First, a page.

Mercury is retrograde until August 2nd. Some of my friends will cringe when I say that. How could a person as smart as I appear to be believe in something as farfetched as astrology? Other friends of mine will nod knowingly, having attributed events in their own lives to the influence of Mercury. For many people the influence of Mercury is not an arguable point. They are quite certain they know what they’re talking about. That’s when knowing becomes dangerous. We can no more prove or disprove the influence of Mercury than we can prove or disprove the existence of God. People have preferences, like tea or coffee. Some people are just coffee people.
In my experience, the danger in certainty is that it blocks out new information. We think we know a person because they believe in astrology or they vote for a particular candidate. That knowing becomes a filter that extrudes new information to fit with all our old information, making it unlikely learning something new will change our mind. So I’m not going to try to change your mind about Mercury. I’m going to try to change your mind about particle physics, because I’m guessing that would be easier.
Astrology explains our world with very old stories about our relationship to the cosmos, myths and math handed down through the ages, before smart watches and Google. It doesn’t matter whether these stories are technically true any more than it matters if light is a particle or a wave. We look for stories that help us make sense of our lives, and when we find one, we hold onto it.
Planet Mercury is named after an ancient Roman god with, according to Wikipedia, influence over “financial gain, commerce, eloquence, messages, communication, travelers, boundaries, luck, trickery and thieves.” So how could I not blame Mercury when my flight gets cancelled, or when my computer crashes and I lose the best thing I ever wrote, or when the delivery date for my new bed is postponed for two weeks on the day I gave away my old bed, or when I miss a lunch date because my calendar was open to the wrong month?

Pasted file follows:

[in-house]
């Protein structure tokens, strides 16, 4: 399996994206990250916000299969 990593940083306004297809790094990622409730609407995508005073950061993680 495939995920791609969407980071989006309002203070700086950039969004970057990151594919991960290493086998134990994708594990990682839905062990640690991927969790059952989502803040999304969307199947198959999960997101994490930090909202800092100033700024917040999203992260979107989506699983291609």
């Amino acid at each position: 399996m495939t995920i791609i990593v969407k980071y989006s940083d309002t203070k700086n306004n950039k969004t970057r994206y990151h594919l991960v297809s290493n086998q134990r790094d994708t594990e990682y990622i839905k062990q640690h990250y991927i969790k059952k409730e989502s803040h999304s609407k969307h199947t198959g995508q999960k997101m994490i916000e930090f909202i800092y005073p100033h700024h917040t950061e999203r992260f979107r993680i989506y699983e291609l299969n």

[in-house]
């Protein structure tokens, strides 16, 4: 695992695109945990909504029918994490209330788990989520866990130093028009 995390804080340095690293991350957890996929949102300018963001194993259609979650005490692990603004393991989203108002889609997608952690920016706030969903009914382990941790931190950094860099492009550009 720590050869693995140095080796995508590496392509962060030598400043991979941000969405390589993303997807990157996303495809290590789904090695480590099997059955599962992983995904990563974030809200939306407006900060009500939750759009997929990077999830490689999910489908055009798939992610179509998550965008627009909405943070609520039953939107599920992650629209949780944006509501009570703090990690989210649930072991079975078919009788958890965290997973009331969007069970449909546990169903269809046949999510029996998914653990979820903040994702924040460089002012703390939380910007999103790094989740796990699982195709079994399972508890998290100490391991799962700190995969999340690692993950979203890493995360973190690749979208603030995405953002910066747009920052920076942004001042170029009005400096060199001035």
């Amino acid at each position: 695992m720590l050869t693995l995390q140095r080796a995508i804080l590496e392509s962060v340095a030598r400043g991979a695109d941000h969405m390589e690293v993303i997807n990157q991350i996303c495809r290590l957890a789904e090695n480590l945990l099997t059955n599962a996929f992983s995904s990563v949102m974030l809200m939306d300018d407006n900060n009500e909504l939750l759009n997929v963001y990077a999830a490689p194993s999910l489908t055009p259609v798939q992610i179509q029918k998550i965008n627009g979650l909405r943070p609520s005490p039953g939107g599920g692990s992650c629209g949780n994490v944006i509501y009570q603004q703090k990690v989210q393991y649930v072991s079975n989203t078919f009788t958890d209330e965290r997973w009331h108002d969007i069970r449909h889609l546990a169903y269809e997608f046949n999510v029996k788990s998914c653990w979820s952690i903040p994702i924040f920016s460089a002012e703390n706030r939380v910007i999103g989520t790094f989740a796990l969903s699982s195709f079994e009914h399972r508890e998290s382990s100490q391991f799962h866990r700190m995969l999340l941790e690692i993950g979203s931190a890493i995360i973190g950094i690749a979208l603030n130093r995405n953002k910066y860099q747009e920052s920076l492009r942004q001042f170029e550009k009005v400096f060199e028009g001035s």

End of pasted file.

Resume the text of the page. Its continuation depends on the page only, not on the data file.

There is a sitcom called Big Bang Theory, named after a core hypothesis of particle physics that also explains our world. According to the theory, the Big Bang formed the Universe in an explosion of gas and particles that went in all directions, kind of like when you empty your vacuum cleaner bag. The gas and particles expanded and contracted to form stars and planets, solar systems and galaxies, water, minerals, microbes, plants and animals, Barcaloungers and minivans. According to the theories of particle physics, we are all recycled star dust entangled by invisible matter that changes instantly when we observe it, and vibrates faster than our eyes can see in a system that extends back to the beginning of time. Got it? Okay. Now, who wants to argue about astrology?